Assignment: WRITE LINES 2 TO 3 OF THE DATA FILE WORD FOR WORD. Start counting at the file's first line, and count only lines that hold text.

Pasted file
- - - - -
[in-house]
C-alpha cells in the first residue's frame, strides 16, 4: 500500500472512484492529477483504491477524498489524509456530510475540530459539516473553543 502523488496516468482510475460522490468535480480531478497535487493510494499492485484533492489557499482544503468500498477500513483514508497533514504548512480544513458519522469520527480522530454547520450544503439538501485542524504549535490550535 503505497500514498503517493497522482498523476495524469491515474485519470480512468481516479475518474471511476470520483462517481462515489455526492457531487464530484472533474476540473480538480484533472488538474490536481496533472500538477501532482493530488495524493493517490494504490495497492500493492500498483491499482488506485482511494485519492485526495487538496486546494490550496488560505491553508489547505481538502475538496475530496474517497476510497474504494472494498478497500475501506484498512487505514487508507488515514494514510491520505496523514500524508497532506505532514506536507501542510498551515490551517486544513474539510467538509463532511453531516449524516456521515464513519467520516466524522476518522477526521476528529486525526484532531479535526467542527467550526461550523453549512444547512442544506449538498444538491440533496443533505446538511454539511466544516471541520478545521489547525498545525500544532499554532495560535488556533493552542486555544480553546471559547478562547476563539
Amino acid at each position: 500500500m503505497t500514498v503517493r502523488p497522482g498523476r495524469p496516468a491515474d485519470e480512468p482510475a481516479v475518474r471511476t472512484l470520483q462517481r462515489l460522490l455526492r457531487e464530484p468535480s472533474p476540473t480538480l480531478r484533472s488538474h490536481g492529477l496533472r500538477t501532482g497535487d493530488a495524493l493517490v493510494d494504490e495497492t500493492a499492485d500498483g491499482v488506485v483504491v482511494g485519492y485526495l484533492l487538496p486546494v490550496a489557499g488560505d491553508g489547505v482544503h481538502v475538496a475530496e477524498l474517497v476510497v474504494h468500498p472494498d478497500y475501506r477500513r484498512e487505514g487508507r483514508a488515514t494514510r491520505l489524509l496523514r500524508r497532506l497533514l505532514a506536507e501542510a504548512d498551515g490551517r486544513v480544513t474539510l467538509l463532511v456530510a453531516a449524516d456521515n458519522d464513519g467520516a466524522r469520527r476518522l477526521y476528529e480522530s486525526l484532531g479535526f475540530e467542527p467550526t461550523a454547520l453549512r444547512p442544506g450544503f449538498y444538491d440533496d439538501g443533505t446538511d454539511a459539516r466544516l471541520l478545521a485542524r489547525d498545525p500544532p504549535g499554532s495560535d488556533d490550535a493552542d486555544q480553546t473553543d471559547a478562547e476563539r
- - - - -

C-alpha cells in the first residue's frame, strides 16, 4: 500500500472512484492529477483504491477524498489524509456530510475540530459539516473553543 502523488496516468482510475460522490468535480480531478497535487493510494499492485484533492489557499482544503468500498477500513483514508497533514504548512480544513458519522469520527480522530454547520450544503439538501485542524504549535490550535 503505497500514498503517493497522482498523476495524469491515474485519470480512468481516479475518474471511476470520483462517481462515489455526492457531487464530484472533474476540473480538480484533472488538474490536481496533472500538477501532482493530488495524493493517490494504490495497492500493492500498483491499482488506485482511494485519492485526495487538496486546494490550496488560505491553508489547505481538502475538496475530496474517497476510497474504494472494498478497500475501506484498512487505514487508507488515514494514510491520505496523514500524508497532506505532514506536507501542510498551515490551517486544513474539510467538509463532511453531516449524516456521515464513519467520516466524522476518522477526521476528529486525526484532531479535526467542527467550526461550523453549512444547512442544506449538498444538491440533496443533505446538511454539511466544516471541520478545521489547525498545525500544532499554532495560535488556533493552542486555544480553546471559547478562547476563539
Amino acid at each position: 500500500m503505497t500514498v503517493r502523488p497522482g498523476r495524469p496516468a491515474d485519470e480512468p482510475a481516479v475518474r471511476t472512484l470520483q462517481r462515489l460522490l455526492r457531487e464530484p468535480s472533474p476540473t480538480l480531478r484533472s488538474h490536481g492529477l496533472r500538477t501532482g497535487d493530488a495524493l493517490v493510494d494504490e495497492t500493492a499492485d500498483g491499482v488506485v483504491v482511494g485519492y485526495l484533492l487538496p486546494v490550496a489557499g488560505d491553508g489547505v482544503h481538502v475538496a475530496e477524498l474517497v476510497v474504494h468500498p472494498d478497500y475501506r477500513r484498512e487505514g487508507r483514508a488515514t494514510r491520505l489524509l496523514r500524508r497532506l497533514l505532514a506536507e501542510a504548512d498551515g490551517r486544513v480544513t474539510l467538509l463532511v456530510a453531516a449524516d456521515n458519522d464513519g467520516a466524522r469520527r476518522l477526521y476528529e480522530s486525526l484532531g479535526f475540530e467542527p467550526t461550523a454547520l453549512r444547512p442544506g450544503f449538498y444538491d440533496d439538501g443533505t446538511d454539511a459539516r466544516l471541520l478545521a485542524r489547525d498545525p500544532p504549535g499554532s495560535d488556533d490550535a493552542d486555544q480553546t473553543d471559547a478562547e476563539r